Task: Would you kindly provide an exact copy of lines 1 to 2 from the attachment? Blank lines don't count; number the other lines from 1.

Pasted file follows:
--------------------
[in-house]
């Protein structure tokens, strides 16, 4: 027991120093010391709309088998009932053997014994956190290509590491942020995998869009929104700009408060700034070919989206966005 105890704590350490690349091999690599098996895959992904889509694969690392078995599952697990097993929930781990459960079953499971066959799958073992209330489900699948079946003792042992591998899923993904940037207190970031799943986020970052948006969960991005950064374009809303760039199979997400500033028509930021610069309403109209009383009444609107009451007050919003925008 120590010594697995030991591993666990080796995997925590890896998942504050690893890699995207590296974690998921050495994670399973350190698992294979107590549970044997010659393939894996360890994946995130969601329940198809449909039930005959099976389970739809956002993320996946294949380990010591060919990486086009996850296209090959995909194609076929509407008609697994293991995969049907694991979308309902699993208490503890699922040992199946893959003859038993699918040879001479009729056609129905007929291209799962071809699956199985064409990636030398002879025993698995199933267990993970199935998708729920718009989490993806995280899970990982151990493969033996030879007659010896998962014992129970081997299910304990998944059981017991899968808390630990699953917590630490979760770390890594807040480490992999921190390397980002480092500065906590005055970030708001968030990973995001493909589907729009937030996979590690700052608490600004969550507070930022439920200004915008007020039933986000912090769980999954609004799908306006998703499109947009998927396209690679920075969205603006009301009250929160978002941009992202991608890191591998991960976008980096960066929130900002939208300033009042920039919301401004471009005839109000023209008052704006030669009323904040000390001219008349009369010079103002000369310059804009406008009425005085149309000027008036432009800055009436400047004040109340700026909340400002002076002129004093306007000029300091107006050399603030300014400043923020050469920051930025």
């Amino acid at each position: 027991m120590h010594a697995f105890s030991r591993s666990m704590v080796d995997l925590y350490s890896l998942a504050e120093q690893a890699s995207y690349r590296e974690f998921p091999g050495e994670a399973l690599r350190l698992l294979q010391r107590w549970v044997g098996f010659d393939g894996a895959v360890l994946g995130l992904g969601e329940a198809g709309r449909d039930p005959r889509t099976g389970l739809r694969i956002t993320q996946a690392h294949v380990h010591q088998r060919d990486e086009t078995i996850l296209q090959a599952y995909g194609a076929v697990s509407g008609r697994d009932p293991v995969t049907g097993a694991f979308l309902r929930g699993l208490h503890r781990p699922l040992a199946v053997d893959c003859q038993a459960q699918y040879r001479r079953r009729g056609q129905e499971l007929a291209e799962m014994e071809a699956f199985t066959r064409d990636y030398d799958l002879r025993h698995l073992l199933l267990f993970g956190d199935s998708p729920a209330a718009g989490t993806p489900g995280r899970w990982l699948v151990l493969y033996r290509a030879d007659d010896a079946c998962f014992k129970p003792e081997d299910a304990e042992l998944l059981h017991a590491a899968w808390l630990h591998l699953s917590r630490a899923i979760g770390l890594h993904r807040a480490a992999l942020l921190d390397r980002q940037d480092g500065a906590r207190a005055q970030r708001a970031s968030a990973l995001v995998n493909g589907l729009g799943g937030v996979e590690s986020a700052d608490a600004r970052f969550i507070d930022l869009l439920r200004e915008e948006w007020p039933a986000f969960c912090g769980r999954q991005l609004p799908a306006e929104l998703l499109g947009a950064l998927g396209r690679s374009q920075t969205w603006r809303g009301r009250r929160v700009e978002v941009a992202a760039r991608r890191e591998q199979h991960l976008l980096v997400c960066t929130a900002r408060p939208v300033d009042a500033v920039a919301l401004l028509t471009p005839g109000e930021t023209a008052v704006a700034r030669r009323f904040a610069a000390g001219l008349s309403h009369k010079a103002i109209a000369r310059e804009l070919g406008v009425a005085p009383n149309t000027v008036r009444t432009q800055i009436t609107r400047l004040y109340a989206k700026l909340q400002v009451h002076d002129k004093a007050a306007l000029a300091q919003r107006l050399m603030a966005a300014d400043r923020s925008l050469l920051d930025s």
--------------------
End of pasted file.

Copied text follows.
[in-house]
């Protein structure tokens, strides 16, 4: 027991120093010391709309088998009932053997014994956190290509590491942020995998869009929104700009408060700034070919989206966005 105890704590350490690349091999690599098996895959992904889509694969690392078995599952697990097993929930781990459960079953499971066959799958073992209330489900699948079946003792042992591998899923993904940037207190970031799943986020970052948006969960991005950064374009809303760039199979997400500033028509930021610069309403109209009383009444609107009451007050919003925008 120590010594697995030991591993666990080796995997925590890896998942504050690893890699995207590296974690998921050495994670399973350190698992294979107590549970044997010659393939894996360890994946995130969601329940198809449909039930005959099976389970739809956002993320996946294949380990010591060919990486086009996850296209090959995909194609076929509407008609697994293991995969049907694991979308309902699993208490503890699922040992199946893959003859038993699918040879001479009729056609129905007929291209799962071809699956199985064409990636030398002879025993698995199933267990993970199935998708729920718009989490993806995280899970990982151990493969033996030879007659010896998962014992129970081997299910304990998944059981017991899968808390630990699953917590630490979760770390890594807040480490992999921190390397980002480092500065906590005055970030708001968030990973995001493909589907729009937030996979590690700052608490600004969550507070930022439920200004915008007020039933986000912090769980999954609004799908306006998703499109947009998927396209690679920075969205603006009301009250929160978002941009992202991608890191591998991960976008980096960066929130900002939208300033009042920039919301401004471009005839109000023209008052704006030669009323904040000390001219008349009369010079103002000369310059804009406008009425005085149309000027008036432009800055009436400047004040109340700026909340400002002076002129004093306007000029300091107006050399603030300014400043923020050469920051930025």